Vauxhall plants require ‘new direction’ to survive post Opel-PSA merger

February 28, 2017

Vauxhall’s UK plants must take a ‘new direction’ if they are to survive long term, said the CEO of the PSA Group, which is in talks to buy Opel and its British sister brand Vauxhall. 

Carlos Tavares has warned that ‘performance is paramount’ for Vauxhall’s two plants Ellesmere Port and Luton to stay in operation. This would come from boosting output and thus improving capacity utilisation. Costly excess unused capacity is a wide problem across the Opel operation. 

He said that the combined Opel-PSA would aim to sell 5 million vehicles annually within ‘a few years’, up from a combined 4.3 million in 2016. PSA is also looking to engineering solutions to make further savings. In a plan Tavares put to the PSA board last Wednesday, sources told Reuters he wants to build the next Corsa subcompact car on the same architecture as its Peugeot 208 and Citroen C3 models. 

Tavares has already promised to honour existing work agreements, which secure the two plants’ future in the short term, if his purchase of General Motors’ (GM’s) European operations is successful. Manufacturing of the best-selling Astra hatchback at Ellesmere Port is secure until the end of the decade. 

However, making the plants more competitive is essential to guarantee the ‘long term success for Vauxhall’, Tavares said. Following a meeting on Friday with Len McCluskey, general secretary of the UK’s biggest union Unite, a statement from Tavares commented: ‘performance is paramount for the longevity of a company in a very challenging environment.’  

McCluskey said: It was a relatively positive first meeting […] It was also heartening to hear that PSA Group wants to work with Unite and recognises the skill and efficiency of our members. 

British business minister Greg Clark was also in the meeting alongside McCluskey, and said he was ‘reassured’ Tavares wanted to improve the plants rather than close them. He added: ‘We discussed how PSA's approach is to increase market share and expand production rather than close plants. I was assured that the commitments to the plants would be honoured.’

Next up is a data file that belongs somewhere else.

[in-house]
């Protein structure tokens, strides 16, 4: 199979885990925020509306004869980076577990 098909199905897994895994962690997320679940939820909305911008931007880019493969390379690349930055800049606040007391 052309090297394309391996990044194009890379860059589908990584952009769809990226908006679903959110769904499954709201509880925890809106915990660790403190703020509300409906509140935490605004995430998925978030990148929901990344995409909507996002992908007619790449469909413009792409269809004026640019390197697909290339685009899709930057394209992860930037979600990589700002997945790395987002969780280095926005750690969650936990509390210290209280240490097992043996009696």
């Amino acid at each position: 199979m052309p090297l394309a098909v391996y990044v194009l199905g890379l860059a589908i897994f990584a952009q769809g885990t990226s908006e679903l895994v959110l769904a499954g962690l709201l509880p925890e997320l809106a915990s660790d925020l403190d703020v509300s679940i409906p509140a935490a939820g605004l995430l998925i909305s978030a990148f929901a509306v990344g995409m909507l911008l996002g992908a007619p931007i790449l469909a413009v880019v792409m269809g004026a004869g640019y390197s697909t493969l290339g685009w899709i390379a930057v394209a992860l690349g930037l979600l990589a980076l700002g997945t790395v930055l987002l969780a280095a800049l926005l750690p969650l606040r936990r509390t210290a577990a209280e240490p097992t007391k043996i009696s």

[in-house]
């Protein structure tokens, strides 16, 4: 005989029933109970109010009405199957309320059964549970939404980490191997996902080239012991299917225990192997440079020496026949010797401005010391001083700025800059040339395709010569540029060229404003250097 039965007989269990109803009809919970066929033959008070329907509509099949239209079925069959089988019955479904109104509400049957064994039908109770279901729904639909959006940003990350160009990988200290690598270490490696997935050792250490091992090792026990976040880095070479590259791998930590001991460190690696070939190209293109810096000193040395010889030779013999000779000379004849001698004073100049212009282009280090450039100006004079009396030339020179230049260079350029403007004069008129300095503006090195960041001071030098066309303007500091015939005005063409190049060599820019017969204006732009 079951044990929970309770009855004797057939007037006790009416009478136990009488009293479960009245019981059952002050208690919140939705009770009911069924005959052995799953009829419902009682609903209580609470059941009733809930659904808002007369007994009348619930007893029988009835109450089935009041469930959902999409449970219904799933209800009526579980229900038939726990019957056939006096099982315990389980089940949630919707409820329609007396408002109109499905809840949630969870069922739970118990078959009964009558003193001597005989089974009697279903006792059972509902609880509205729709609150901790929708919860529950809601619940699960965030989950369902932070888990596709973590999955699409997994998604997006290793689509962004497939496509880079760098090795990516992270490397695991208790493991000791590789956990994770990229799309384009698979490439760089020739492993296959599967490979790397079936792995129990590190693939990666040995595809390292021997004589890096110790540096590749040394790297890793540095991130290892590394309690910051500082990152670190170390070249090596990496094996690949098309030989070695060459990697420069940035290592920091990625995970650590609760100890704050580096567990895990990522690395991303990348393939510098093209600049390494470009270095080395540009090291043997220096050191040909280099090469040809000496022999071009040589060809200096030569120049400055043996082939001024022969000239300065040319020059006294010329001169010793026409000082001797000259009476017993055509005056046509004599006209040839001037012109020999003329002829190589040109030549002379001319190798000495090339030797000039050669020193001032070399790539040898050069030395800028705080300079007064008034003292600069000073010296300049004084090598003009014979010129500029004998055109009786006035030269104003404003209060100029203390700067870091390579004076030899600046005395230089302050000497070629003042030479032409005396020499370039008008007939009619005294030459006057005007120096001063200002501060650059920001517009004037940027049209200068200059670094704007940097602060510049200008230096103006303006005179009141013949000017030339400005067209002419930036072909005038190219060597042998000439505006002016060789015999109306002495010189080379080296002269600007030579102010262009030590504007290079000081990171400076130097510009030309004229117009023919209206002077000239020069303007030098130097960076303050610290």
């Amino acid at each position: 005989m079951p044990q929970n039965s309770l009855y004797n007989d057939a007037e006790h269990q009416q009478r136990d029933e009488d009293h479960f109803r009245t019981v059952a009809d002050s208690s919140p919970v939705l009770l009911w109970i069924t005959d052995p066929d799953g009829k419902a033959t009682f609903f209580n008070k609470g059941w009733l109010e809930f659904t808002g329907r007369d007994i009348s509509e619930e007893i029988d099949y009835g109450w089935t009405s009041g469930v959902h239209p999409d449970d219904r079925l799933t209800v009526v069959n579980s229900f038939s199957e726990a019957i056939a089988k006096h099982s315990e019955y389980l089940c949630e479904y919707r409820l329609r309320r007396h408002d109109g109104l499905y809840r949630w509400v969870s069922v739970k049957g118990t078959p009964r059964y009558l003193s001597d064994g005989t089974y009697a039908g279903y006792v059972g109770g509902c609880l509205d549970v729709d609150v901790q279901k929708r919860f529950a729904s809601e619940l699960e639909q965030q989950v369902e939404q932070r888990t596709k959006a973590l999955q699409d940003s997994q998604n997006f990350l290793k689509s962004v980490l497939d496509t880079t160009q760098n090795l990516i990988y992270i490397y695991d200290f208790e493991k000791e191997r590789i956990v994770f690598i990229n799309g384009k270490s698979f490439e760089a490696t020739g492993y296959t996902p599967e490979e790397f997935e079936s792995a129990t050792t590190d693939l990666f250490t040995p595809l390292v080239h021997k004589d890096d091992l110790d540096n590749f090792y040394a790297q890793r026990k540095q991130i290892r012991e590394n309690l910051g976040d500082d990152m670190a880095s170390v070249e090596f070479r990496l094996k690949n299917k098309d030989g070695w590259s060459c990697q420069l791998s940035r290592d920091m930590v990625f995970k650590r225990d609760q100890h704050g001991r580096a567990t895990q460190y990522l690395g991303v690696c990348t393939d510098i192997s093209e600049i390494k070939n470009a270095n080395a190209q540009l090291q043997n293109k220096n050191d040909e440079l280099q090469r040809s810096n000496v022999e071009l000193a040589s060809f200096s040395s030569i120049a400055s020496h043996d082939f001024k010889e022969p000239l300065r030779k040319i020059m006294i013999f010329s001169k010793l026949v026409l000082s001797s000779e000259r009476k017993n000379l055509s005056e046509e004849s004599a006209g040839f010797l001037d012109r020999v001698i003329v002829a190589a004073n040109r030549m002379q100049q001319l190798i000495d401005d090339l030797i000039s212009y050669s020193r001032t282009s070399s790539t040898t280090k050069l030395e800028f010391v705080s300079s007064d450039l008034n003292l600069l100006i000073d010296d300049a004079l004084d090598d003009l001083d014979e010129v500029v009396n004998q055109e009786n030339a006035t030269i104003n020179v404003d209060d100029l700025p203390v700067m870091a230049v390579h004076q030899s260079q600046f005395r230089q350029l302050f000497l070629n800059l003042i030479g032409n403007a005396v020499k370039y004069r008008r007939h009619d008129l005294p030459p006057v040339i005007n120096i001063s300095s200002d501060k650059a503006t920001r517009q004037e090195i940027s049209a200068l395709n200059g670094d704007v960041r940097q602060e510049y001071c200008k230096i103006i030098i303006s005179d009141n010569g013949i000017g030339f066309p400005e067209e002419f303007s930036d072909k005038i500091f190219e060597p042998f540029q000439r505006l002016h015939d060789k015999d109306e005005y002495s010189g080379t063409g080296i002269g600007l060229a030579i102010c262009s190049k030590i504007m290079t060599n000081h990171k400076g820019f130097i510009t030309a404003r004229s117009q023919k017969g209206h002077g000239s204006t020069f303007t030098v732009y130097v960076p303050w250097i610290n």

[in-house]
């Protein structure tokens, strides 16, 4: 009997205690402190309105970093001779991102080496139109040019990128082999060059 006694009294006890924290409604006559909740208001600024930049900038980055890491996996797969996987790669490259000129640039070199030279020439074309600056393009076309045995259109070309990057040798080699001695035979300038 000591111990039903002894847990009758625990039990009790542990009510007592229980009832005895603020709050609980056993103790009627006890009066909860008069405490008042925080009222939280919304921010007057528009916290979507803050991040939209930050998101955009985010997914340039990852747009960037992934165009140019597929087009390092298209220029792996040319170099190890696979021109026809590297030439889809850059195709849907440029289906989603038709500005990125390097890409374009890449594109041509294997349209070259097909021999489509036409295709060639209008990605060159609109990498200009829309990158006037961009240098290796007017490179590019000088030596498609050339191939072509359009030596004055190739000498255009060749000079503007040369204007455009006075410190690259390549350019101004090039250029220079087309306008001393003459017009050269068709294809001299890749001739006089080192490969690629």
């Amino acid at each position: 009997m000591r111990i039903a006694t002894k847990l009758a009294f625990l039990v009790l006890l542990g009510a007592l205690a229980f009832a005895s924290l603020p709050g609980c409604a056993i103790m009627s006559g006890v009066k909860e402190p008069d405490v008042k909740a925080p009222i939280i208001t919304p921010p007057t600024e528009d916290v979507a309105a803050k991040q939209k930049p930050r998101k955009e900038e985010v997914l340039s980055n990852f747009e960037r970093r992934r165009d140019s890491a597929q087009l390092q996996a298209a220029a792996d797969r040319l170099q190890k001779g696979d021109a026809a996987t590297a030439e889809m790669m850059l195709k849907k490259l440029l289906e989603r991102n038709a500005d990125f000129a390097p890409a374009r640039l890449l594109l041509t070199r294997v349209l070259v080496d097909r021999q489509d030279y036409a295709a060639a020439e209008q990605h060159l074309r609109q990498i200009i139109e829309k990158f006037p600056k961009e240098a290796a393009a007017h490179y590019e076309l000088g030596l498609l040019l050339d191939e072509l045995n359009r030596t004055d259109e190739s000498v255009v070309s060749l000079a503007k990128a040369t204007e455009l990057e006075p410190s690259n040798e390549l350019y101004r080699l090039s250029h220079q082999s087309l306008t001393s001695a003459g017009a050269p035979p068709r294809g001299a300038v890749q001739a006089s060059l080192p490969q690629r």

However, to turn around loss-making Opel, cuts are expected following the expiry of existing agreements. Vauxhall’s two plants in the UK are particularly vulnerable as they are deeply integrated with continental markets, so will suffer disproportionately if tariff barriers are erected once Britain leaves the European Union. One option could be to realign Vauxhall’s plant production to more directly serve the UK market. 

One of Vauxhall’s issues is the Vauxhall pension scheme, which has a deficit of up to £1 billion (€1.17 billion), a source told Reuters. Clark said: ‘There was also recognition that members of the Vauxhall pension fund will be no worse off.’ GM and PSA are currently haggling over Opel’s wider $9 billion (€8.47 billion) pension deficit. GM and PSA are also at loggerheads over Opel’s patents, with Der Spiegel reporting that it will only sell licenses for the manufacture of Opel cars to the French company if it agreed not to sell them in North America, Russia or China. However, PSA says that it wants to export Opel cars globally. 

Under the threat of job concerns, Opel’s European works council has said it has agreed to open a line of communication with its counterpart at PSA. 

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